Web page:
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US bank regulator grilled over ‘toxic culture’ at agency

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US lawmakers attacked the head of a top financial regulator for a second consecutive day on Thursday over his agency’s failure to deal with workplace misconduct, including discrimination and sexual harassment.

Republicans on the Senate Banking Committee called on Federal Deposit Insurance Corporation (FDIC) chair Martin Gruenberg to step down after an independent report found that the agency, set up to protect bank deposits, had failed to tackle workplace misconduct issues going back years.

Gruenberg has led the FDIC on and off for more than a decade since 2005, under both Republican and Democrat presidents, and was recently reappointed to the top job at the regulator by Joe Biden.

“You should resign,” Republican Senator Tim Scott told Gruenberg. “Your employees do not have confidence in you.”

“This is not a single incident,” added Scott. “This spans over a decade-plus of your leadership of the FDIC.”

Democrats on the committee also critiqued Gruenberg’s leadership of the FDIC but stopped short of calling for his resignation — accusing their Republican colleagues of playing politics.

“Chairman Gruenberg, the Republicans who have called today for your resignation are engaged in a purely political exercise,” Senator Elizabeth Warren said, accusing her colleagues of looking to replace Gruenberg with a Republican appointee.

“Your resignation would do nothing to improve the toxic culture at the FDIC, but it would give Republicans a veto over bank policy,” she added.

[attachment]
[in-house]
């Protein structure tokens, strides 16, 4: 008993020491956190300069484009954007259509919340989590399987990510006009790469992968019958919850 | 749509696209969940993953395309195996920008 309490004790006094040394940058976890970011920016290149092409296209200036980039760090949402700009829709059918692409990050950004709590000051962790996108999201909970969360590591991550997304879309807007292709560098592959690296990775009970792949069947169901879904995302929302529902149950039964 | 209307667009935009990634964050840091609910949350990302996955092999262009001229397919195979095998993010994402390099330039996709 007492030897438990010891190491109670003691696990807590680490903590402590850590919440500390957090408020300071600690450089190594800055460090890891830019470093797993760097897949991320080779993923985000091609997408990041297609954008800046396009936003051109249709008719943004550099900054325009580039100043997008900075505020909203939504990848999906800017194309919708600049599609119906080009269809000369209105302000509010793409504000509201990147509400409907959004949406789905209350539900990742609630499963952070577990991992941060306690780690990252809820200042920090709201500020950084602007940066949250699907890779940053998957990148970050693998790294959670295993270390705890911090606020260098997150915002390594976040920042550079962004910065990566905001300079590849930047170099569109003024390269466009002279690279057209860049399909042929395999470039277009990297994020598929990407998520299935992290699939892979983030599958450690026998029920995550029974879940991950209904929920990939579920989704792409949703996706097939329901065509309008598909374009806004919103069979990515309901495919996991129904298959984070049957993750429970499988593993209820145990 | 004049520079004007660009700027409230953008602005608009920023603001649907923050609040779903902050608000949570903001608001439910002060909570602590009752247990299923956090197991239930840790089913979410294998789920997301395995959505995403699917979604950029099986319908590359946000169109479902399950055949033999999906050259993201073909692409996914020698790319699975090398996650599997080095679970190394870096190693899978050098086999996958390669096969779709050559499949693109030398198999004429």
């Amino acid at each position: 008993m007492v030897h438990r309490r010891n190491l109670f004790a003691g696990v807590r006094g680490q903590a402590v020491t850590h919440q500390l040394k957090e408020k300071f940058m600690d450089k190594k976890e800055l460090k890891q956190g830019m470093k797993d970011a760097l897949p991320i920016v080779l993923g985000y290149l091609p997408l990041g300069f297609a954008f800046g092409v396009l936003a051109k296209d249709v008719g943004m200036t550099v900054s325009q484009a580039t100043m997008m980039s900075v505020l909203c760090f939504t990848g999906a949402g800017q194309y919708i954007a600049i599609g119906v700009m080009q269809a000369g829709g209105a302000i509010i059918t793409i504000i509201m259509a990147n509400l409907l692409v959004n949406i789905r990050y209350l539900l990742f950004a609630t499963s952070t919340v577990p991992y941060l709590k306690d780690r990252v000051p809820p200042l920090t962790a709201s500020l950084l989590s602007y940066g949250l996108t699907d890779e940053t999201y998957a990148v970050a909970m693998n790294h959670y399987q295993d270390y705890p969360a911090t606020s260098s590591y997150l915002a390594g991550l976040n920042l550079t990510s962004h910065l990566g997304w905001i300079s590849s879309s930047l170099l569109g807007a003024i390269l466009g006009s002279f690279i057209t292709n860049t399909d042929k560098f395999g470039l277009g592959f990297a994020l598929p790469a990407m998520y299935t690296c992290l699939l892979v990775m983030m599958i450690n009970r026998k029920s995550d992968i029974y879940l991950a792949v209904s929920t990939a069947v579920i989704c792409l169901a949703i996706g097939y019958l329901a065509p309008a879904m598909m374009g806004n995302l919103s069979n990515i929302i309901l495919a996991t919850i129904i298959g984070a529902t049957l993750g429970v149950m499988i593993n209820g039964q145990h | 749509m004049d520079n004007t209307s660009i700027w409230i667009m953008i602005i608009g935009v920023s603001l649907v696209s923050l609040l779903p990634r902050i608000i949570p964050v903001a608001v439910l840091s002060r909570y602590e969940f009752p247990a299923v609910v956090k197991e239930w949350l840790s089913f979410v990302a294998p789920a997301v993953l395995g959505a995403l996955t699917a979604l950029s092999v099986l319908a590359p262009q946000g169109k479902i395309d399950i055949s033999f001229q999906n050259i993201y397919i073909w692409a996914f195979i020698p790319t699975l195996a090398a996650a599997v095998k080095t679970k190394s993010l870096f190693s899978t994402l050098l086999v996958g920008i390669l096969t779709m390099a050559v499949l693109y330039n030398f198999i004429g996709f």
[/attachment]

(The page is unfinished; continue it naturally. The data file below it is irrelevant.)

The FDIC commissioned the report into workplace misconduct after concerns were raised about its workplace practices.

“For far too many employees and for far too long, the FDIC has failed to provide a workplace safe from sexual harassment, discrimination, and other interpersonal misconduct,” the report’s authors found.

They said a “patriarchal, insular, and risk-averse culture” had played a role in letting workplace misconduct persist at the FDIC, and that a “widespread fear of retaliation” had led to underreporting of misconduct.

“Management’s responses to allegations of misconduct, as well as the culture and conditions that gave rise to them, have been insufficient and ineffective,” they continued, adding that “cultural and structural change” was needed.

The report’s publication overshadowed Gruenberg’s pre-planned appearance in Congress to discuss US bank regulation, along with Federal Reserve vice chair for supervision Michael Barr, and Michael Hsu, the acting comptroller of the Office of the Comptroller of the Currency.

“I accept the findings of the report, and as Chairman I take full responsibility,” Gruenberg told lawmakers, while rebuffing calls for his resignation.

Gruenberg said he was “personally committed” to addressing the issues raised in the report, and implementing its recommendations.

“Our employees are extraordinarily dedicated to the agency and its mission,” he said. “They deserve to have a workplace where all feel safe, valued and respected.”


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Agence France-Presse (AFP) is a French international news agency headquartered in Paris, France. Founded in 1835 as Havas, it is the world's oldest news agency.

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